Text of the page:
June 24 Frank Owens, Joseph Merrill, Buccanon and myself guarded the cattle last night. But by the great horn spoon[,] how the musquitos bit, and the cattle acted like so many devils. Had a heavy thunder shower and wet us like a drounded rat, but nothing could prevent the musquetoes from their inhumane insults and depridations. I had often heard it said that the aunt [ant] is the smartest little insect, but I would like to know what insect could make a fellow smart wors[e], than those little insignificant pusillanimous gluttinous animals of the sm[a]ller tribes.
June 25 Very warm some of us went back to the river to help ferry[,] but our ten moved on to winter quarters. The place where the mormans first settled af[t]er they were driven from Nanvoo [Nauvoo]. But the Indians stole from them so bad they removed to Hanesville which is now quite a flourishing town. The prints of their old houses and Gardens are plain to be seen. Looks some like old ruins in ancient City.
We can get a plenty of musterd [mustard] for greens for we are camped where the settlement was made, but it is a dangerous place four [for] our cattle and horses, there are so many deep and cellars with weeds growing all around them as tall as a man’s shoulders where they feed.
June 26 Arthur Walton lost one of his horses last evening. Hunted most all day for him but cannot get any track of him. Some expect the red men have stolen him.
June 27 Had a very bad time to guard the cattle last night. Had thundershowers as usual; the grass up to our middles[.] wells[,] cellars[,] holes],] ditches in every direction; the cattle as wild as a Giraffe: but however we lived through it.
June 28 While Frank Owen was after his cows this morning, he heard a bubbling noise, and after looking about a little found another well, so hid up with grass and weeds that we had not discovered it before, withe the old horse in it, trying to keep his nose out of the mud and water that nearly covered him. We all ran to the spot to see what could be done; found we could not get him out without digging, so we went to work directly, and soon reserrected him, as we called it. Found the old beast could stand with a little help, after being doubled up in a well 8 feet deep almost covered with mud, most three days.
Hitched up and moved about nine miles, camped on a lovely rise of ground by a small green grove of timber. Capt.ain Carson's ten guards to night.
June 29 The wolves frightened the cattle la[s]t evening, and they ran into lawyer Slatons wagon, and we got up and soon established order: but I must have made a ludiculous [ridiculous] appearance running in the dark half a sleep[.] could not tell which way to go only by the noise, it was so dark we could not see the first thing, especially just out of our beds. Probably we should have f[a]llen and broke our noses, if there had been anything for us to stumbled over, but the ground was so fine and smooth[,] the grass about five inches high on that place.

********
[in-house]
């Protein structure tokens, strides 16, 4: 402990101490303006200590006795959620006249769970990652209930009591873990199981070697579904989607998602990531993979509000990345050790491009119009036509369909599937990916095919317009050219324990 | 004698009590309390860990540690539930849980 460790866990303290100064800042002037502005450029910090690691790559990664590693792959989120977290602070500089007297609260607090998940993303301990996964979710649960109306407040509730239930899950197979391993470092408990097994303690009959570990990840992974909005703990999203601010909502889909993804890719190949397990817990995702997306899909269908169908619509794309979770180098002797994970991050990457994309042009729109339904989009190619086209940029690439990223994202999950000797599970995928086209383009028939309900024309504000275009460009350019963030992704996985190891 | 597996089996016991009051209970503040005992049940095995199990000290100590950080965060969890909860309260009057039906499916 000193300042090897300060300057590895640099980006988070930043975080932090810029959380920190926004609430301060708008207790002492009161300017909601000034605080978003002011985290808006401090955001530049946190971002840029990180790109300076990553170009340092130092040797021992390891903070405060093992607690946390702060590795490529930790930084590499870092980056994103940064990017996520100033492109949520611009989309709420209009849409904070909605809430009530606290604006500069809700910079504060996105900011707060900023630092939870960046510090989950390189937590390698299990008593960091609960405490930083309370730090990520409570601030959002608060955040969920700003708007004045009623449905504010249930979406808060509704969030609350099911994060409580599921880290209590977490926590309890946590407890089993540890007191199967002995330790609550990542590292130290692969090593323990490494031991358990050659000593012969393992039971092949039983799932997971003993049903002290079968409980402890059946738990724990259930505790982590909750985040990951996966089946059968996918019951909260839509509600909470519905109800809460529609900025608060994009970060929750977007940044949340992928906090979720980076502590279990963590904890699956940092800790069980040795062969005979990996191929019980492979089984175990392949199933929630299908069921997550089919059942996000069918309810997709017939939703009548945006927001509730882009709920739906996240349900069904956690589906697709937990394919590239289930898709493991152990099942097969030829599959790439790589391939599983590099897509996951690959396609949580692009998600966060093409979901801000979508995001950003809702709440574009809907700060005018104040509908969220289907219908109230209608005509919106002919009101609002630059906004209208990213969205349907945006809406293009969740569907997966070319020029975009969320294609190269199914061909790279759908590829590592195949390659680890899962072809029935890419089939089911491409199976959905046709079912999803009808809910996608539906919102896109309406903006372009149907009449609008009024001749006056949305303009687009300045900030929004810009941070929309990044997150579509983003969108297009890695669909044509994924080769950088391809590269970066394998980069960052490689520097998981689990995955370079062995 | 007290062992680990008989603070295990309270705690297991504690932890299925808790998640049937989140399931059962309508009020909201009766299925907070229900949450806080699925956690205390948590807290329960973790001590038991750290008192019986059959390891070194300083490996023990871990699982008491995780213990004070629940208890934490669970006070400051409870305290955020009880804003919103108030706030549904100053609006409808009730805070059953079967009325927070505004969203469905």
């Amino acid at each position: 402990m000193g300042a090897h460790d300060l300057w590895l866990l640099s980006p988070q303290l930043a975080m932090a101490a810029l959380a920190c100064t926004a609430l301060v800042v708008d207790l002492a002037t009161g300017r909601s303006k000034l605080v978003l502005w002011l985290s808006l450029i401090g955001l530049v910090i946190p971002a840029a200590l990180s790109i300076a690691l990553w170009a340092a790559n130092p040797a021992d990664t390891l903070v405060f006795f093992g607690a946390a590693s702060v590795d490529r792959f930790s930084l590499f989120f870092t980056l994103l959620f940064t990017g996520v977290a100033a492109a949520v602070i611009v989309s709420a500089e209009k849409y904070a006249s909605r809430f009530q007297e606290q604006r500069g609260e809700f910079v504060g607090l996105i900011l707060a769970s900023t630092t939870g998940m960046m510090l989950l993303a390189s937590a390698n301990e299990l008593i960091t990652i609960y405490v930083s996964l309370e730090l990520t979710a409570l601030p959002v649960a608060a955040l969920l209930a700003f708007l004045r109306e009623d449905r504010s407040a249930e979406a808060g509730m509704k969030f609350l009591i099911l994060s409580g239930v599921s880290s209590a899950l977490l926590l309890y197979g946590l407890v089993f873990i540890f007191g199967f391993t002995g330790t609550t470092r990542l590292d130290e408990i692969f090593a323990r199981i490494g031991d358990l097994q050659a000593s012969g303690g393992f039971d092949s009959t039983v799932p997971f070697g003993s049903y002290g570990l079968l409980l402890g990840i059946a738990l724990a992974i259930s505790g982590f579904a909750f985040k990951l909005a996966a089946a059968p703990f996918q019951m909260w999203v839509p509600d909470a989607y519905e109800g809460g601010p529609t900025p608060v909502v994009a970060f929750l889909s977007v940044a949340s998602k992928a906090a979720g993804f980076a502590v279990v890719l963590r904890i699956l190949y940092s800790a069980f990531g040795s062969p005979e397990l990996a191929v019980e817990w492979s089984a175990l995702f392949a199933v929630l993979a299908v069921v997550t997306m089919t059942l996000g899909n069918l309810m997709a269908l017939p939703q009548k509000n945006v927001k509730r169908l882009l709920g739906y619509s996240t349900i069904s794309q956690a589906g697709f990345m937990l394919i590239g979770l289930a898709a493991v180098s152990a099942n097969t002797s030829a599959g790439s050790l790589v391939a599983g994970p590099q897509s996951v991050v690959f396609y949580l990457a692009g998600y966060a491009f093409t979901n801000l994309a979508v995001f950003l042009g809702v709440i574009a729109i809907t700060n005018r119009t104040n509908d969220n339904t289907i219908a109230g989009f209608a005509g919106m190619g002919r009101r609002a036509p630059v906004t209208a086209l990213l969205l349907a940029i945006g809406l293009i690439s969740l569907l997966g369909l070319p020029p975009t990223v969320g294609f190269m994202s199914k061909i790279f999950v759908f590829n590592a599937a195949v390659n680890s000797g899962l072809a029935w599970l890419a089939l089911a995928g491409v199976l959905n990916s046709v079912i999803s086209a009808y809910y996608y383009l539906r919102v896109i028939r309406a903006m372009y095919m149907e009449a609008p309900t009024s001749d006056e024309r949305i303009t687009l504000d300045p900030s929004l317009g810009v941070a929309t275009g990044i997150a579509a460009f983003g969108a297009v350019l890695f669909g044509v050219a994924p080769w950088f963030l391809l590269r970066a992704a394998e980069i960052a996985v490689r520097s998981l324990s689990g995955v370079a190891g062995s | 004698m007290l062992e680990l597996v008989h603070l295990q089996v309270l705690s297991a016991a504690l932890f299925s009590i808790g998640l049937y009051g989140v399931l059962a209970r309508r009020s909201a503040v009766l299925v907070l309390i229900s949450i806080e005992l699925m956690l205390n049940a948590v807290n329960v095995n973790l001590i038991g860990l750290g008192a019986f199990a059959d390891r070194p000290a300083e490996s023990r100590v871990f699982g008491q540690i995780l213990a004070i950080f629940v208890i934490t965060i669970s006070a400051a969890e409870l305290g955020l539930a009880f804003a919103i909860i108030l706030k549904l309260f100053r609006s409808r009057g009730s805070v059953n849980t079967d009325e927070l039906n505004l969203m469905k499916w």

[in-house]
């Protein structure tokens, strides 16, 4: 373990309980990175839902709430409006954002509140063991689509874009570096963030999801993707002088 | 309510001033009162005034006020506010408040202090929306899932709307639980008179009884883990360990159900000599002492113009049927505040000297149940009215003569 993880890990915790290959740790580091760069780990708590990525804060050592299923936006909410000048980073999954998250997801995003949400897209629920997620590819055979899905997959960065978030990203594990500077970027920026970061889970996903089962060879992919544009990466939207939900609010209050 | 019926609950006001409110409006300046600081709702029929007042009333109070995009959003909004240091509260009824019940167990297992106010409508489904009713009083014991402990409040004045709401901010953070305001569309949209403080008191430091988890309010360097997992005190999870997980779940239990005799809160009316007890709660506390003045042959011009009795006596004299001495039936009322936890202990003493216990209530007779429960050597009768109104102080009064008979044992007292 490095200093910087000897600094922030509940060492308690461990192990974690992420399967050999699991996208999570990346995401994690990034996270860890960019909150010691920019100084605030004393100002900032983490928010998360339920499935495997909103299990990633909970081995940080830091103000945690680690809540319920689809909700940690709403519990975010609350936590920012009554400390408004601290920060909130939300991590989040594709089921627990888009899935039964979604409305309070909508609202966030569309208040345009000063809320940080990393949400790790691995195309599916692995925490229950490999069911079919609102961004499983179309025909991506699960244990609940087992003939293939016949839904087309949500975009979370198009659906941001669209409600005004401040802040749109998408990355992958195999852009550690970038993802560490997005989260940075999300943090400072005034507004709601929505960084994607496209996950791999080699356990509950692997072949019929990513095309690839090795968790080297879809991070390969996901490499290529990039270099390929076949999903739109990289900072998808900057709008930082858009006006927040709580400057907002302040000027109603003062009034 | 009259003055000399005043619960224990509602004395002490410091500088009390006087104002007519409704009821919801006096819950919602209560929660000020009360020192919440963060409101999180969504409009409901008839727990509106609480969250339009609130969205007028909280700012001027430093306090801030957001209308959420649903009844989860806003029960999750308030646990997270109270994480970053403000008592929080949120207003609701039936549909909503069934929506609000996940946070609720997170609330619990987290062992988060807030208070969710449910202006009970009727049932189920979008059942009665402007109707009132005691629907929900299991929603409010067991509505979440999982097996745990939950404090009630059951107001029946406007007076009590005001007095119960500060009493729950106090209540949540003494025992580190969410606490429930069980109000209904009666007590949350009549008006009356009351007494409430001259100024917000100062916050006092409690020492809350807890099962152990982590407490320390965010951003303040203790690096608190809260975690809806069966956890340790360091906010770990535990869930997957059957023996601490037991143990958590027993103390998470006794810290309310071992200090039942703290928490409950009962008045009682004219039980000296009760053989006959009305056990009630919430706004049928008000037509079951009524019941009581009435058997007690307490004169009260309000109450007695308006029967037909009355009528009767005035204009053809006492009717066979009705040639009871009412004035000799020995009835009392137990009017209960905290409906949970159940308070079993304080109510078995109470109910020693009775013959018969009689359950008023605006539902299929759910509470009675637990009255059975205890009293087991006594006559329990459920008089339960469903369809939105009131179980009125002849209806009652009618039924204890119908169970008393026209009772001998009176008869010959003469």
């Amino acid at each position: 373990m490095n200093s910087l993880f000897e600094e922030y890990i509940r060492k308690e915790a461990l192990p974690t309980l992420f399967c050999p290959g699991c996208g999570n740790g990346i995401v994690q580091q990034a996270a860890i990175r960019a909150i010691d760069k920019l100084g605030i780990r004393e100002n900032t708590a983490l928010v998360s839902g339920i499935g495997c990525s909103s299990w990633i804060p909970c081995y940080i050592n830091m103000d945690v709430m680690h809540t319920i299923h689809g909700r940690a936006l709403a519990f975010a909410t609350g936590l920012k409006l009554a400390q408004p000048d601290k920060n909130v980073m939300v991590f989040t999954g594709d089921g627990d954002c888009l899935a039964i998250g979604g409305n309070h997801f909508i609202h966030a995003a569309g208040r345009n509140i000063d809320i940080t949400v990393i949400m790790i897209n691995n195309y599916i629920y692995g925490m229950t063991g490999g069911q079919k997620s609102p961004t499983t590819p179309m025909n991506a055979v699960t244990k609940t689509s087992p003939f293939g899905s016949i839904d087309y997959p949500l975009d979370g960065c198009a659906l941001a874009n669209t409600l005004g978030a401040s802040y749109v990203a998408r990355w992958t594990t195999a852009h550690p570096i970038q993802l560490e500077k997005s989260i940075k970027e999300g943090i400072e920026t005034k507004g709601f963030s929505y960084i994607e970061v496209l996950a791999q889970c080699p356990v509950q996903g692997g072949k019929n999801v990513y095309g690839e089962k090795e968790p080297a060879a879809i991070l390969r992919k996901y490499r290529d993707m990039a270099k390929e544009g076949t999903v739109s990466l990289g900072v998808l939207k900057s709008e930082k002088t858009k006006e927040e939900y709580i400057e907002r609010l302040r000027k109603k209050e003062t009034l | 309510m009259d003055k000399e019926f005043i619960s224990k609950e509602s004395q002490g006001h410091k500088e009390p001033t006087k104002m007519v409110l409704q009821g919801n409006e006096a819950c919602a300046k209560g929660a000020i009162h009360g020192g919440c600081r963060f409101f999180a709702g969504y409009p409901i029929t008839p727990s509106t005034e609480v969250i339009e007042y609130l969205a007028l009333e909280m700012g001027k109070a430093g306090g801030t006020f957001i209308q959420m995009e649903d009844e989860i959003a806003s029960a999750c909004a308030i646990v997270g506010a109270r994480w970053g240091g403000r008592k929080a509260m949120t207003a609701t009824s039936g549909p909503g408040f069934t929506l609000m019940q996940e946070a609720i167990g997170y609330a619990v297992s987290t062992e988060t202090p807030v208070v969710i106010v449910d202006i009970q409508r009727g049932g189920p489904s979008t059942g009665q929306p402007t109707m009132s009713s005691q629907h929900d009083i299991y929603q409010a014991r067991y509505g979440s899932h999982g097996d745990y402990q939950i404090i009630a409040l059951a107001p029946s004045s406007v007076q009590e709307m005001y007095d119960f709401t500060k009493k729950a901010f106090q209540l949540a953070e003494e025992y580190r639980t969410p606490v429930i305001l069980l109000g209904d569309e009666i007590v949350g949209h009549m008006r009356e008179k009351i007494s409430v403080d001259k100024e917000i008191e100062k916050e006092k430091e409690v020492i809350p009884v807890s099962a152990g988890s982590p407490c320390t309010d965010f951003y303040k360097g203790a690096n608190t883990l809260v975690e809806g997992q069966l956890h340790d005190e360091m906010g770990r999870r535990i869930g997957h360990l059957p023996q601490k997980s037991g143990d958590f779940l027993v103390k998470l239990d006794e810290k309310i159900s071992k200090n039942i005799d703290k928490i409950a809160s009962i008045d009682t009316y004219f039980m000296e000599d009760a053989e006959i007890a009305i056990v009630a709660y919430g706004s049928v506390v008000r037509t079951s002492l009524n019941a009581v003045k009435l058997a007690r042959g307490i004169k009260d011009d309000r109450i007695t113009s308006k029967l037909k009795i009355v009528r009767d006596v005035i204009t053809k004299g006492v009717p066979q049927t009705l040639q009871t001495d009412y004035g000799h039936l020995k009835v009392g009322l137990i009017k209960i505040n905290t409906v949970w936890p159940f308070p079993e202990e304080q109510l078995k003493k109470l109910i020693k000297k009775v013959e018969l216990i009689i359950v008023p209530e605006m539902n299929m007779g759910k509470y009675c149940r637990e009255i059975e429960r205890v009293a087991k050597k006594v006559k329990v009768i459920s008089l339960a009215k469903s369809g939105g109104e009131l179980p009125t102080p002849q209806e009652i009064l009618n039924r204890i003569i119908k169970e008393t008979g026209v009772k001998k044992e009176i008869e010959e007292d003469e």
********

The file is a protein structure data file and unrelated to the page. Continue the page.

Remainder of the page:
June 29 Started at eight oclock; had a very fine day for traveling[,] made about twenty miles, camped by a nice spring, and a plenty of good wood &c, but
No cottage in the open field,
No signs of husbandry shines forth,
No church w[h]ere saints have often nealed [kneeled]—
No sound of revelry or mirth,
My heart’s not dum[b], if lips are sealed. OT
June 30 I will now mention we are following up the Missouri river, intending to strike a west[er]ly direction by and by so [doing] to head the Elk Horn river which will see if you will be so kind as to look on the map: so you can get a better idea of our travels in the infernal regions, as some called, for it is so mudy and the river so high, we could not follow the road, and cross the Horn near the Platt[e]. There are a number of companies a head of us however. Passed a company of fifty wagons. (Ca[p]tain Alread [Allred]) He had a stampeed and about forty head of their cattle had ran away but they got them again when and commenced yokeing them[,] when they took another fright and ran over teams, and stove the Capt.ains wagon all to pieces, so I understand.
July 1, 1851 Our ten (or Mr. Merrile’s ten) turn to guard; for each ten guards twenty four hours at a time commencing at four o’clock in the morning. Started about eight oclock, traveled untill we came to a stream which we think may be Omehaw [Omaha] creek.